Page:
Still don’t know what we’re doing…

weptI wonder when the influence of art, culture, and religious politics convinced the mainstream that peering at a crucifixion was a message of love. Bear with me… on a subtle point that continues to steal from the curiously faithful.

Yes. I know. God is Love and sent His begotten from the depths of that love.

Yet, crucifixion, and the events leading up to this politically motivated homicide (that unknowingly fulfilled scripture) also had a purpose of taking the sin of humanity and putting it on display.

Our sin is and will always be violence. Remember…”Forgive them Father for they no not what they’re doing.”

When we categorize sin we also dilute our greater need for the death of Christ. Furthermore, when some dwell on how ‘lovely’ is ‘Our’ Jesus mounted within a sanitized setting above an altar or others look upon cross without His corpse, we continue to forget humanity’s greatest fault for the Trinity’s greatest virtue. When we lose ourselves in Divine Love we begin to only see ourselves as important. Hence the popularity of a ‘personal relationship with G-d’ and “You Matter” yard signs that perpetually feeds an obese ego. Jesus, I believe, became man so we could focus on human relationships not worship some faraway G-d no one quite understood. He also confronted our need for power with a challenge to love instead. Violence corrodes everything it touches. Its insidious blight leaves many lonely, poor, persecuted, or dead. Hopefully now when we stare long enough at the image of the crucifixion we may come to the understanding that we are saved as a community not some pious winner of Heaven’s golden ticket – because we are so loved.

It is not about you or me but respecting the dignified Image breathed within all of us. How can we ever expect to be known by our Judge when we never loved Him within another. No– you really don’t matter more than we matter.

Motivated by the indelible image atop of Calvary, the faith instilled into a disciple becomes fearless by example and courageous words of peace when faced by humanity’s knee-jerk aggression, even unto death.

Make sense?

Now, treat yourself and read the Beatitudes!

Love one another.

2 thoughts on “Still don’t know what we’re doing…

  1. Chris, there are so many points you make in this contemplation I’d like to discuss with you. Some, in fact don’t make sense/don’t track with my beliefs. But, it would be too long a response to do so here. One thought I’d like to offer for your contemplation in the meantime is this. Consider Christ’s words, “Forgive them Father, they do not know what they are doing.” Of course they knew what they were doing. Instead, contemplate His meaning to be, “They don’t know how much they are loved.”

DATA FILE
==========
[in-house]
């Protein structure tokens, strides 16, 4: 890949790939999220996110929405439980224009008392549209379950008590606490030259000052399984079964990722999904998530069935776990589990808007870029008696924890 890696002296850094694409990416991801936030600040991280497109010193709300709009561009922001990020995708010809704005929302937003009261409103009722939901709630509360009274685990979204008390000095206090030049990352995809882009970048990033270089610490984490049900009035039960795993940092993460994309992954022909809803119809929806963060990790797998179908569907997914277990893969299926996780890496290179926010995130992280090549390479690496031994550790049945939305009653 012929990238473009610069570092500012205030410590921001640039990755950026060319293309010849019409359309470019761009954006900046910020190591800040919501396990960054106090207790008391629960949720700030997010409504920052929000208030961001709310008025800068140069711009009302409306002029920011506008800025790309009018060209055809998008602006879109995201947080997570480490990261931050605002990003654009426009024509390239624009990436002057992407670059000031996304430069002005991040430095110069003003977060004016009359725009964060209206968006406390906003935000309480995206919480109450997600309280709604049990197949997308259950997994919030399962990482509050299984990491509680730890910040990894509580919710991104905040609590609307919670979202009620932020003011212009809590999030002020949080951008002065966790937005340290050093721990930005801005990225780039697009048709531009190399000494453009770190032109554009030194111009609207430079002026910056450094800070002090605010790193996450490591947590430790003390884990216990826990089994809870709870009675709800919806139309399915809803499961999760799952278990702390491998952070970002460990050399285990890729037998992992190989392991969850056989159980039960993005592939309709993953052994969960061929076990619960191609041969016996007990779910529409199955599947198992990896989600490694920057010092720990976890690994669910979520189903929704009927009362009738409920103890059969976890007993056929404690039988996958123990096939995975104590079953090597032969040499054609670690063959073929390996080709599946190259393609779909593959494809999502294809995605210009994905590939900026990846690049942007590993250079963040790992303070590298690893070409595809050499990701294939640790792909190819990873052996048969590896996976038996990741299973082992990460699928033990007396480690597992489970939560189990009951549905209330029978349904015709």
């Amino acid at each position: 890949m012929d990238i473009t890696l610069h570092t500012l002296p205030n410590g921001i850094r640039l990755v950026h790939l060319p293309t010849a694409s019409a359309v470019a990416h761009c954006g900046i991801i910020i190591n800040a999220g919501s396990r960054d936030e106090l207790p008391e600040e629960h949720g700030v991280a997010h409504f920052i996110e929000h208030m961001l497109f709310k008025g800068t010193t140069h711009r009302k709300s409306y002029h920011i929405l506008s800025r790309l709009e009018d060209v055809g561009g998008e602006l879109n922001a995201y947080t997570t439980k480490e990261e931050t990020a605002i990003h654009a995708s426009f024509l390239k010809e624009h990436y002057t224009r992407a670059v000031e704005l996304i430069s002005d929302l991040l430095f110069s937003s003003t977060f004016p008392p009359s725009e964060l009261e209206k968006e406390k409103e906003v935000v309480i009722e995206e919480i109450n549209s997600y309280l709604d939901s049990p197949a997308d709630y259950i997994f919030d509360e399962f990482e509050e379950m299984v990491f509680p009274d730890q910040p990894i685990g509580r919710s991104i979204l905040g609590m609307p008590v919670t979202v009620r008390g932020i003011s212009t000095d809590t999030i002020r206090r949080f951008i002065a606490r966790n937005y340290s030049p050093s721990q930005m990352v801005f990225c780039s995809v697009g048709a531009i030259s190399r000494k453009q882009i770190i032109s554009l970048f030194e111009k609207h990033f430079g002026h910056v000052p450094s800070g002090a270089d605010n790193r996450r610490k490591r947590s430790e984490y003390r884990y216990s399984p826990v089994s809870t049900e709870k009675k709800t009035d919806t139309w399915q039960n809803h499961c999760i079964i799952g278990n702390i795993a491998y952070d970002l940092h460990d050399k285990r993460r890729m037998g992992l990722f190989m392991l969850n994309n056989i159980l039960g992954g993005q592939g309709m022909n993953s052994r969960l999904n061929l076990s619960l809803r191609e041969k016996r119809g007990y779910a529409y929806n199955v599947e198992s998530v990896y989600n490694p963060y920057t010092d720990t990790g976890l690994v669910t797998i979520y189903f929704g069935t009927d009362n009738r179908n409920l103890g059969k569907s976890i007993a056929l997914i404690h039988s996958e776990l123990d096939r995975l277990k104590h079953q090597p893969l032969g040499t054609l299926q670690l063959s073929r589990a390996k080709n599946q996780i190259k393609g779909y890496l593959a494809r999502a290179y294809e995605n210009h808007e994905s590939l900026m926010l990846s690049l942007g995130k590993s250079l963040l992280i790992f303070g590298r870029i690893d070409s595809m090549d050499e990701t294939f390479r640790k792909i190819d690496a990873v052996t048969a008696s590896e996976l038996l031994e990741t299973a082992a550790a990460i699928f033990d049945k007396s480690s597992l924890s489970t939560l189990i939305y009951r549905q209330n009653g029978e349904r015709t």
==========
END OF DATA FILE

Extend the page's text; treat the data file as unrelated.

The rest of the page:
In the final analysis, it is all about love; for God is all love. The Trinity is love outpouring. Love is verb not noun. Love is always focused outward, not on self-matters, rather others-matter. Love demands a diminished ego and humble posture. Re-read the best of all definitions of love, 1 Corinthians 13f.
    Where there is love, there is justice and where is justice, peace.
    Your brother in Christ,
    Dcn. Clif

    • Hi Clif! Thank you for all those generous words on love. I agree with all of them. I like your point of view that “they knew what they were doing” backed by your trajectory “They don’t know how much they are loved.” I could see both sides of this argument yet if ‘they’ and now ‘we’ know what we’re doing (despite being so loved) adds a defiant element to this conversation which may be plausible but no longer tracks with the plea from Jesus to His Father. My post is not to challenge the wasteful love poured out upon us but not lose sight of the prize and less accountable because of this love. Surely all are loved. So does it end there. Would St. Matthew or Steven be satisfied in being loved in lieu of his gratitude of doing the will of the Father? The conversation that I am trying to bring to the surface is how church is experienced today? Another inkling tells me some ‘services’ or ‘masses’ may even be an offensive experience to past disciples. But that’s another topic.
      I am in search of justice. Finding justice, I believe, starts with understanding what we “don’t”- our innate violence. Our tendency towards aggression must become transparent on so many levels before justice gives rise to peace.
      Peace Dear friend,

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